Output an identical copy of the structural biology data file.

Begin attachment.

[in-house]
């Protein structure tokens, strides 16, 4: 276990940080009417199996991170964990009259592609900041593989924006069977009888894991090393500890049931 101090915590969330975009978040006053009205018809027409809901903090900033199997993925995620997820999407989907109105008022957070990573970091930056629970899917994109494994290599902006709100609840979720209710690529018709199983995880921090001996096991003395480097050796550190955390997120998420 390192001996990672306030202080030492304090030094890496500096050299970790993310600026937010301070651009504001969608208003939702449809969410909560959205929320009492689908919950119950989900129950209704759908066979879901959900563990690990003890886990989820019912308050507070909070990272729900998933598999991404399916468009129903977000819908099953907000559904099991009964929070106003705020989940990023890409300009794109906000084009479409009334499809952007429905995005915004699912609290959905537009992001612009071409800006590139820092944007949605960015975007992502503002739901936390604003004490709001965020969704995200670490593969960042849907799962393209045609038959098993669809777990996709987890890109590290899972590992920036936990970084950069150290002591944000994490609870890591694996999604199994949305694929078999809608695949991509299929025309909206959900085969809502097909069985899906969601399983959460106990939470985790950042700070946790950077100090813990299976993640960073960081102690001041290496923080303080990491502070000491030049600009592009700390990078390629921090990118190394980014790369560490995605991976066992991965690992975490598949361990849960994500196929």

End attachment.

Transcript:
[in-house]
């Protein structure tokens, strides 16, 4: 276990940080009417199996991170964990009259592609900041593989924006069977009888894991090393500890049931 101090915590969330975009978040006053009205018809027409809901903090900033199997993925995620997820999407989907109105008022957070990573970091930056629970899917994109494994290599902006709100609840979720209710690529018709199983995880921090001996096991003395480097050796550190955390997120998420 390192001996990672306030202080030492304090030094890496500096050299970790993310600026937010301070651009504001969608208003939702449809969410909560959205929320009492689908919950119950989900129950209704759908066979879901959900563990690990003890886990989820019912308050507070909070990272729900998933598999991404399916468009129903977000819908099953907000559904099991009964929070106003705020989940990023890409300009794109906000084009479409009334499809952007429905995005915004699912609290959905537009992001612009071409800006590139820092944007949605960015975007992502503002739901936390604003004490709001965020969704995200670490593969960042849907799962393209045609038959098993669809777990996709987890890109590290899972590992920036936990970084950069150290002591944000994490609870890591694996999604199994949305694929078999809608695949991509299929025309909206959900085969809502097909069985899906969601399983959460106990939470985790950042700070946790950077100090813990299976993640960073960081102690001041290496923080303080990491502070000491030049600009592009700390990078390629921090990118190394980014790369560490995605991976066992991965690992975490598949361990849960994500196929």